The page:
IBM on How Computing Will Change Us in 5 Years

Since 2006 at about this time IBM comes out with five predictions, dubbed 5-in-5, about how technology will affect the world within five years.  Each year the predictions look at how technology innovations will change the way people work, live, and play within the next five years. They are based on market and social trends combined with ideas from the thousands of biologists, engineers, mathematicians and medical physicians in IBM research labs around the world.

Last year the 5-in-5 predictions focused on how systems would augment human senses. It looked at sight, hearing, smell, touch, and taste. For example, a machine that experiences flavor could determine the precise chemical structure of food and why people like it. Or, computers might smell for chemicals in urban environments to monitor pollution or analyze the soil.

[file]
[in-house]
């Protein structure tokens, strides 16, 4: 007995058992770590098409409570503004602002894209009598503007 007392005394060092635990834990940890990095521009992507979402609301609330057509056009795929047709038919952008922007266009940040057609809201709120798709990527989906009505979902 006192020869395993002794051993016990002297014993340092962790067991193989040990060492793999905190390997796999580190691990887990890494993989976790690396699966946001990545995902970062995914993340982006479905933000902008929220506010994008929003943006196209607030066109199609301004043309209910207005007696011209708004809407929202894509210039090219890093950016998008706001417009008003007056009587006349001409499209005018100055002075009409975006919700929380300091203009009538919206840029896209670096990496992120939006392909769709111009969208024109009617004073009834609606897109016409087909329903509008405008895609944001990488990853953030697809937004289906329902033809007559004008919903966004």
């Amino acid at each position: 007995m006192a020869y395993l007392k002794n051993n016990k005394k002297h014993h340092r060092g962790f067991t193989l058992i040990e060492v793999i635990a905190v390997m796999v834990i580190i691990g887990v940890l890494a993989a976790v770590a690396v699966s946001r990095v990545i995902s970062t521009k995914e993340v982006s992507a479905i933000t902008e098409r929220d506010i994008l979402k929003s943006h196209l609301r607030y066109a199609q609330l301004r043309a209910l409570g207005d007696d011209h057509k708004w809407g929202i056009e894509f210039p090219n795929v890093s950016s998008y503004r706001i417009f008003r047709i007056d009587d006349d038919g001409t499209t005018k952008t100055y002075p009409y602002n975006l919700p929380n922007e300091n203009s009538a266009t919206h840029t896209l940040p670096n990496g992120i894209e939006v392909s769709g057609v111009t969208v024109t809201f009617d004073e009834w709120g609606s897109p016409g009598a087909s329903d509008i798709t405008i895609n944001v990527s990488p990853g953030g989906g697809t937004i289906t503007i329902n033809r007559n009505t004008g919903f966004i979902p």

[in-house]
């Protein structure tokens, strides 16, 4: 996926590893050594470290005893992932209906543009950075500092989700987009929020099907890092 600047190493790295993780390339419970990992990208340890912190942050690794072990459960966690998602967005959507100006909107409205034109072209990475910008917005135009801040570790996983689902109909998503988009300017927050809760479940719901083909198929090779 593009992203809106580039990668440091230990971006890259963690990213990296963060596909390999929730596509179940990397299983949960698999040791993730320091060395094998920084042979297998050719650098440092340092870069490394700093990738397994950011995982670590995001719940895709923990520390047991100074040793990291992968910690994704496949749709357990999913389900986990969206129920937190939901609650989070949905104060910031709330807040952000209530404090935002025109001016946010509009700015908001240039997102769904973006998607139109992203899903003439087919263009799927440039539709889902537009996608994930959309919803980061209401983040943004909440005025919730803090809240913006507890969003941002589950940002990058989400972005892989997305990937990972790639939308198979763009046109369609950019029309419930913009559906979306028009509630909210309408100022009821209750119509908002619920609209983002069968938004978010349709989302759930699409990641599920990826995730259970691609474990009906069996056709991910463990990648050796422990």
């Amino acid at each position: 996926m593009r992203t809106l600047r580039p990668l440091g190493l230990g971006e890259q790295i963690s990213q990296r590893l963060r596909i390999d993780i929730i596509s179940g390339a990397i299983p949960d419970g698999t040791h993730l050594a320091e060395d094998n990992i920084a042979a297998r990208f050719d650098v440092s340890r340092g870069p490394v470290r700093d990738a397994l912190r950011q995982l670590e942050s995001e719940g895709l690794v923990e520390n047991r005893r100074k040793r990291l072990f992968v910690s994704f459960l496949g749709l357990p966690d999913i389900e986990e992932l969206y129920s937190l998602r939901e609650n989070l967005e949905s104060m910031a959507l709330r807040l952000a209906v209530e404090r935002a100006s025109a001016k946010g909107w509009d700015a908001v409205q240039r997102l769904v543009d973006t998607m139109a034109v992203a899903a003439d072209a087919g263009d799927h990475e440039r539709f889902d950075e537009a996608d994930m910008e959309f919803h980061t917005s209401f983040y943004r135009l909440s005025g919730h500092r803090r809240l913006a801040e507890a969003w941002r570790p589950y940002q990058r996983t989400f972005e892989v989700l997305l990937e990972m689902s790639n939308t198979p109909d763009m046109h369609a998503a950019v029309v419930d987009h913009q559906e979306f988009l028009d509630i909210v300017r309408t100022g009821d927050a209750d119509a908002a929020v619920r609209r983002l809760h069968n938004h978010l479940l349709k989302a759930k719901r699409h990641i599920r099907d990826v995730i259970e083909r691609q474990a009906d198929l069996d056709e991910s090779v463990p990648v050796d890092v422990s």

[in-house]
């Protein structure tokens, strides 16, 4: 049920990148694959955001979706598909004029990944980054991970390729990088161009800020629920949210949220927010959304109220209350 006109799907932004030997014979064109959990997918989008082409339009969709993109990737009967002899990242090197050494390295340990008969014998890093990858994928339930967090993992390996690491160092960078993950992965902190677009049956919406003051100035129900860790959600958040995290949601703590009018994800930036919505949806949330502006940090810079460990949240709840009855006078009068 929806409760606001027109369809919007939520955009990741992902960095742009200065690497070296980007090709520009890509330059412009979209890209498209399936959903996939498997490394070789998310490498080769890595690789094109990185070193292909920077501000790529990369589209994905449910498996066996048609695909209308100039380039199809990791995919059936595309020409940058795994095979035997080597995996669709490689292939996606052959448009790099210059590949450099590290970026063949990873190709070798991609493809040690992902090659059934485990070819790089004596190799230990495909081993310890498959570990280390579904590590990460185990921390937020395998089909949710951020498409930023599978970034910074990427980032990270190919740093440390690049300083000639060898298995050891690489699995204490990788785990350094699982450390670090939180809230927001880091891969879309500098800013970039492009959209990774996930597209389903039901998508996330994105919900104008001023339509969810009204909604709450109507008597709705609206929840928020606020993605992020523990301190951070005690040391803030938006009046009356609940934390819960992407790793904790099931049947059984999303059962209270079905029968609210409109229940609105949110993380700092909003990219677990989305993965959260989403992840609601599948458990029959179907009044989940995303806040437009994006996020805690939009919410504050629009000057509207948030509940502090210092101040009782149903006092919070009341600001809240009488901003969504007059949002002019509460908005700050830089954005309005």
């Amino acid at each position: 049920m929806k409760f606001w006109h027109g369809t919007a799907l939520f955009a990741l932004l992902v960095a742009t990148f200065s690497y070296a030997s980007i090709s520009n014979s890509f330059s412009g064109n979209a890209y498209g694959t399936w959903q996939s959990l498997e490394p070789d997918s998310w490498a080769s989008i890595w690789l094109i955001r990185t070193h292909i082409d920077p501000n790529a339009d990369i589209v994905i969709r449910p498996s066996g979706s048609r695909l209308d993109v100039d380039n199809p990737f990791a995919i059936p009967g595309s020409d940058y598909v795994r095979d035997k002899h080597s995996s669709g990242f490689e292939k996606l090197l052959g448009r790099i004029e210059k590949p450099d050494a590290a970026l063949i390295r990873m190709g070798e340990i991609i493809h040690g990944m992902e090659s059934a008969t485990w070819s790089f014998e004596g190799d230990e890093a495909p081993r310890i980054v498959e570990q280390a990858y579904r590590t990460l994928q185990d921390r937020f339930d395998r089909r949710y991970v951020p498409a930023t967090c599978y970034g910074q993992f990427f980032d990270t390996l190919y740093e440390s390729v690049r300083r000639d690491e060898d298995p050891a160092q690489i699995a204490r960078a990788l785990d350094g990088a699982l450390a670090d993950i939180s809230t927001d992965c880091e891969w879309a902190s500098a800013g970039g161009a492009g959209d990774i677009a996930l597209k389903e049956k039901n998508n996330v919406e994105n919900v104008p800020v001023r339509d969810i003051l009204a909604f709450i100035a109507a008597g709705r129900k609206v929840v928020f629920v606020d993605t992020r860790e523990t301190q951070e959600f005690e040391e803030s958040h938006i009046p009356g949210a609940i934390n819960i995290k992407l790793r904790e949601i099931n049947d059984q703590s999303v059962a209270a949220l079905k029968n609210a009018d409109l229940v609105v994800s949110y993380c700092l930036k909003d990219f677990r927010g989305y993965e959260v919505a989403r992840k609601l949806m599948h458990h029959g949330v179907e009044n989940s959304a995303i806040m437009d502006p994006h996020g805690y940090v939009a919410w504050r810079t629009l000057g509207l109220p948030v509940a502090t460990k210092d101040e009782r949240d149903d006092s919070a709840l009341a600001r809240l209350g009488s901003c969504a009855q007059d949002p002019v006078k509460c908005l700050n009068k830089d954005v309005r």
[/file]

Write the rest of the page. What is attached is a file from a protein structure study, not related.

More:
IBM’s 5-in-5 predictions for 2013 go in a different direction. This year the researchers looked at how innovations in computing allow us to interact with the meaning that lies in data. The researchers, taking a distinctly benign view, suggest that systems will emerge that treat us as individuals, adapt to us, and look out for our interests. Others, of course, might see this as the tyranny of Big Brother.

Here is this year’s 5-in-5:

  1. The classroom will learn you.  Teachers will work on device that can monitor and interact with the student and ultimately create a unique persona for each student. Teachers will use that persona, which changes over time, to guide the student on his or her learning path. They will know, through the student’s device, what the particular student is struggling to learn and will provide the right help at the right time.